A cryocooler makes a regular chirping sound under normal operating conditions. Under conditions that cause performance of the cryocooler to degrade or fail, this chirp can become less regular in its rate and pitch, can occur at less frequent intervals, or can even stop, depending on the particular malfunction. It would be advantageous to provide a process by which a change or absence of this chirp would be recognized, and an indication, such as an alarm, provided as notification of the change. It would also be advantageous to provide an apparatus that can perform such a process.

BRIEF SUMMARY OF THE INVENTION

The present invention makes use of a natural effect of some machinery components to serve as the basis for detecting whether the component has broken down, is on the verge of failure, or is otherwise malfunctioning. As used herein, the term “malfunction” will refer to any aberration in the normal operation of a machine component, covering the range from harmless irregularity to complete failure. The present invention includes a process for monitoring the sound made by machinery components to determine when a malfunction might have occurred. The present invention also includes an apparatus that produces an indication based on a change in the sound made by the machinery component under normal operating conditions.

According to a particular aspect of the present invention, a sound variation indication apparatus includes a comparison element, an interval checker, and an indication generator. The comparison element receives an audio signal, compares the audio signal to a check value, and provides a status signal based on an outcome of the comparison. The status signal indicates a presence and absence of the sound input as corresponding to the check value, respectively indicating a presence value and an absence value. The interval checker receives the status signal and determines a value of the status signal at predetermined intervals, to provide an interval output. The interval output is a presence representation if a presence value is determined during an interval and an absence representation if no presence value is determined during an interval. The indication generator receives the interval output and generates an indication if the interval output is an absence representation.

The sound variation indication apparatus can also include a sound transducer that provides the audio signal to the comparison element, based on a received sound input. The sound transducer can include a microphone that receives the sound input and provides the audio signal. As an alternative example, the sound transducer can include a microphone that receives the sound input and provides a corresponding electrical signal, and a conditioning element that receives the electrical signal and provides the audio signal. For example, the conditioning element can be an amplifier that amplifies the electrical signal to provide the audio signal, or a buffer that buffers the electrical signal to provide the audio signal. Other conditioning elements, such as filters, can be used, either alone or in combination with the exemplary conditioning elements or other conditioning elements.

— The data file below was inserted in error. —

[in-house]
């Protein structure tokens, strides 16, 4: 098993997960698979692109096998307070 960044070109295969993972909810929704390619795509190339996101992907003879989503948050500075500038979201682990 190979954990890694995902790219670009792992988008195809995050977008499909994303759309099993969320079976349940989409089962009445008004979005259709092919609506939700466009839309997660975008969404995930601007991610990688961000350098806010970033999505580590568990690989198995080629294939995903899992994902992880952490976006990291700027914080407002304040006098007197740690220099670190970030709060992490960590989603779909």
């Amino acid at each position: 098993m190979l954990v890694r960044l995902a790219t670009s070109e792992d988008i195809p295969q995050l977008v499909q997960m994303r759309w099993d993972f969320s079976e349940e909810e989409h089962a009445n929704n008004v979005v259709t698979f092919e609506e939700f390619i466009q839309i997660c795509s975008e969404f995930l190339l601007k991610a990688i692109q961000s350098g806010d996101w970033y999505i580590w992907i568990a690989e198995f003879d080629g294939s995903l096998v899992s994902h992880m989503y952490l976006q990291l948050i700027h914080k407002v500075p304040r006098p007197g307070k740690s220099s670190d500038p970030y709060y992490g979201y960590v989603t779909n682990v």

The comparison element can be a comparator circuit, in which case the check value is a voltage level corresponding to a level of the audio signal for an expected received sound input. The status signal can be a binary signal indicating the presence and absence of the expected received sound input. The interval checker can in this case provide an interval output that is an absence representation if the status signal does not indicate the presence of the expected received sound input during the predetermined interval. The interval checker can be an electronic circuit that can be fabricated on an integrated circuit chip, such as a retriggerable monostable multivibrator. The voltage level of the check value can correspond to an amplitude of the expected received sound input, the status signal can be a pulse corresponding to occurrence of the received sound input, and the predetermined interval can be based on a rate of recurrence of the expected received sound input. For example, if the status signal is a periodic pulse corresponding to the expected received sound input, which is expected to be a periodic sound input, the predetermined interval can be based on a frequency of the expected periodic sound input.

The indication generated by the indication generator can be a state change, such as a hardware state change or a software state change. The sound variation indication apparatus can also include an alarm device that is actuated by the state change. Alternatively, the indication generator can be the alarm itself. The alarm device can be a sensory device, such as a buzzer, bell, strobe, LED, or vibrating mechanism; a non-sensory hardware device, such as a switch, a latch, or a local network pager transmitter; or a software device, such as a telephone dialing program, a network prompter for sending an automated e-mail message, or a program for making a log entry.